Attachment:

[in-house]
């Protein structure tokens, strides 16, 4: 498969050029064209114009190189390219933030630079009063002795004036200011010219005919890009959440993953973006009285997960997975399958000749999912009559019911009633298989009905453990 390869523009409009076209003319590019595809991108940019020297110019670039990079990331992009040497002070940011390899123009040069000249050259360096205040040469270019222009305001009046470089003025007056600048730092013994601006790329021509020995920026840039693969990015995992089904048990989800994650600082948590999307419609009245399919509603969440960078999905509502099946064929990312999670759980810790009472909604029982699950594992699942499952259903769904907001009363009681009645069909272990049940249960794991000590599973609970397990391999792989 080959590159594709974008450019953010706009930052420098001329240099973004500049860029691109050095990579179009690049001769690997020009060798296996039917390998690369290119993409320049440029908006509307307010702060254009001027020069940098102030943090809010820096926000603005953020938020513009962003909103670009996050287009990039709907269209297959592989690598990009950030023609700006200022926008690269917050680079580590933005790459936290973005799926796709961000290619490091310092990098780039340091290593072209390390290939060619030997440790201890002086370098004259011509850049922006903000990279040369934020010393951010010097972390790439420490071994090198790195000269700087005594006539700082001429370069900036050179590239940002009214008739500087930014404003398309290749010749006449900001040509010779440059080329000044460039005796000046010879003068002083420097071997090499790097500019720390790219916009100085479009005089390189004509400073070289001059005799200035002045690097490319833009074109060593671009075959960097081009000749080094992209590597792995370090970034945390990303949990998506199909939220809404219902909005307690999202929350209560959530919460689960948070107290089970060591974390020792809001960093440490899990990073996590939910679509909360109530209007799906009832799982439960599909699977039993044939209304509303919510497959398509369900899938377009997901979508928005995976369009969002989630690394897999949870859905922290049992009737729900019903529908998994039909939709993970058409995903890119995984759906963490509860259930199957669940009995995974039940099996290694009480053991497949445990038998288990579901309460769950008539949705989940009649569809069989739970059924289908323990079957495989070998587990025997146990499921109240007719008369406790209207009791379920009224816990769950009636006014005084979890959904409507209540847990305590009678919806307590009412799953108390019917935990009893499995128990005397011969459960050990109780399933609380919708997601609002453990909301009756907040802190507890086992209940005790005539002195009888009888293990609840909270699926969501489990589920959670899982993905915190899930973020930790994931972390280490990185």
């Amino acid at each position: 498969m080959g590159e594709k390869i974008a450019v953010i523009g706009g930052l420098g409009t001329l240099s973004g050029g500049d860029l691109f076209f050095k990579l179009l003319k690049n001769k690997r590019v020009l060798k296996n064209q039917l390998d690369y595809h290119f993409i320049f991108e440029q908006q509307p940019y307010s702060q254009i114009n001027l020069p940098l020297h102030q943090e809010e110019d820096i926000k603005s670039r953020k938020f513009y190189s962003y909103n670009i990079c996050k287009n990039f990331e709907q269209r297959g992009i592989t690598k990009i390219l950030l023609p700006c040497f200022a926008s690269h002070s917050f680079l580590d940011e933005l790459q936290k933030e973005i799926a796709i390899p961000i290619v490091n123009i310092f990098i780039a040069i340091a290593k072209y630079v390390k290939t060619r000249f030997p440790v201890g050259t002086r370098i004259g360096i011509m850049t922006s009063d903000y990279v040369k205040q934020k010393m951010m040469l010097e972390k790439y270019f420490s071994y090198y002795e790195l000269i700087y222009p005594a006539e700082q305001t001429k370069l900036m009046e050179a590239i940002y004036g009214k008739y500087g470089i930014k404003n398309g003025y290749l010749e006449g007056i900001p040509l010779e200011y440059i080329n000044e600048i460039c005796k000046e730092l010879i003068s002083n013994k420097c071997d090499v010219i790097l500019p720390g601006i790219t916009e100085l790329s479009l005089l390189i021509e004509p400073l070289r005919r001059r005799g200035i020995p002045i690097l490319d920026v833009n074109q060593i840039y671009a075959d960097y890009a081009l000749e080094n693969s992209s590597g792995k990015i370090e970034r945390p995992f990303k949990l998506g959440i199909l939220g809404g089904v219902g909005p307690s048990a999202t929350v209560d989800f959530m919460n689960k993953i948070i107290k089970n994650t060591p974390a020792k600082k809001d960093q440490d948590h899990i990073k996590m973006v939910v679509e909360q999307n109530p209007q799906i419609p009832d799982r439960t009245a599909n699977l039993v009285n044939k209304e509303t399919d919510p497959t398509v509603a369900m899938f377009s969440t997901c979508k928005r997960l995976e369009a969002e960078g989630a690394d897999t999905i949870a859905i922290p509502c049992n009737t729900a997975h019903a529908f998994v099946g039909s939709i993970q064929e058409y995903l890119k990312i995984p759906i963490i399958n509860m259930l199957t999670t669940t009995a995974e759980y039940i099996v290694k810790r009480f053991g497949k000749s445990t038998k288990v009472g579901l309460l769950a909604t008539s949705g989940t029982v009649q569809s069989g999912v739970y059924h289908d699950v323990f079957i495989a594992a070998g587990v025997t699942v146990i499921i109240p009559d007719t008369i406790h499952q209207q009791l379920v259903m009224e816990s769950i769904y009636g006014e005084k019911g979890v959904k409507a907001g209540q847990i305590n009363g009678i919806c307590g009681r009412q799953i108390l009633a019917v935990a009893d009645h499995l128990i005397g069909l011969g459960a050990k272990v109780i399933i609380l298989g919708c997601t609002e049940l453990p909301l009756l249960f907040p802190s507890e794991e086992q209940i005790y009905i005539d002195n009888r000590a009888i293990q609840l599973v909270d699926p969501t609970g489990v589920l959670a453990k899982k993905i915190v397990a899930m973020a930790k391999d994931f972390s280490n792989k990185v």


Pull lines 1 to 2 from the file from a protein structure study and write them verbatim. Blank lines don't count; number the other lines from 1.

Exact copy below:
[in-house]
């Protein structure tokens, strides 16, 4: 498969050029064209114009190189390219933030630079009063002795004036200011010219005919890009959440993953973006009285997960997975399958000749999912009559019911009633298989009905453990 390869523009409009076209003319590019595809991108940019020297110019670039990079990331992009040497002070940011390899123009040069000249050259360096205040040469270019222009305001009046470089003025007056600048730092013994601006790329021509020995920026840039693969990015995992089904048990989800994650600082948590999307419609009245399919509603969440960078999905509502099946064929990312999670759980810790009472909604029982699950594992699942499952259903769904907001009363009681009645069909272990049940249960794991000590599973609970397990391999792989 080959590159594709974008450019953010706009930052420098001329240099973004500049860029691109050095990579179009690049001769690997020009060798296996039917390998690369290119993409320049440029908006509307307010702060254009001027020069940098102030943090809010820096926000603005953020938020513009962003909103670009996050287009990039709907269209297959592989690598990009950030023609700006200022926008690269917050680079580590933005790459936290973005799926796709961000290619490091310092990098780039340091290593072209390390290939060619030997440790201890002086370098004259011509850049922006903000990279040369934020010393951010010097972390790439420490071994090198790195000269700087005594006539700082001429370069900036050179590239940002009214008739500087930014404003398309290749010749006449900001040509010779440059080329000044460039005796000046010879003068002083420097071997090499790097500019720390790219916009100085479009005089390189004509400073070289001059005799200035002045690097490319833009074109060593671009075959960097081009000749080094992209590597792995370090970034945390990303949990998506199909939220809404219902909005307690999202929350209560959530919460689960948070107290089970060591974390020792809001960093440490899990990073996590939910679509909360109530209007799906009832799982439960599909699977039993044939209304509303919510497959398509369900899938377009997901979508928005995976369009969002989630690394897999949870859905922290049992009737729900019903529908998994039909939709993970058409995903890119995984759906963490509860259930199957669940009995995974039940099996290694009480053991497949445990038998288990579901309460769950008539949705989940009649569809069989739970059924289908323990079957495989070998587990025997146990499921109240007719008369406790209207009791379920009224816990769950009636006014005084979890959904409507209540847990305590009678919806307590009412799953108390019917935990009893499995128990005397011969459960050990109780399933609380919708997601609002453990909301009756907040802190507890086992209940005790005539002195009888009888293990609840909270699926969501489990589920959670899982993905915190899930973020930790994931972390280490990185």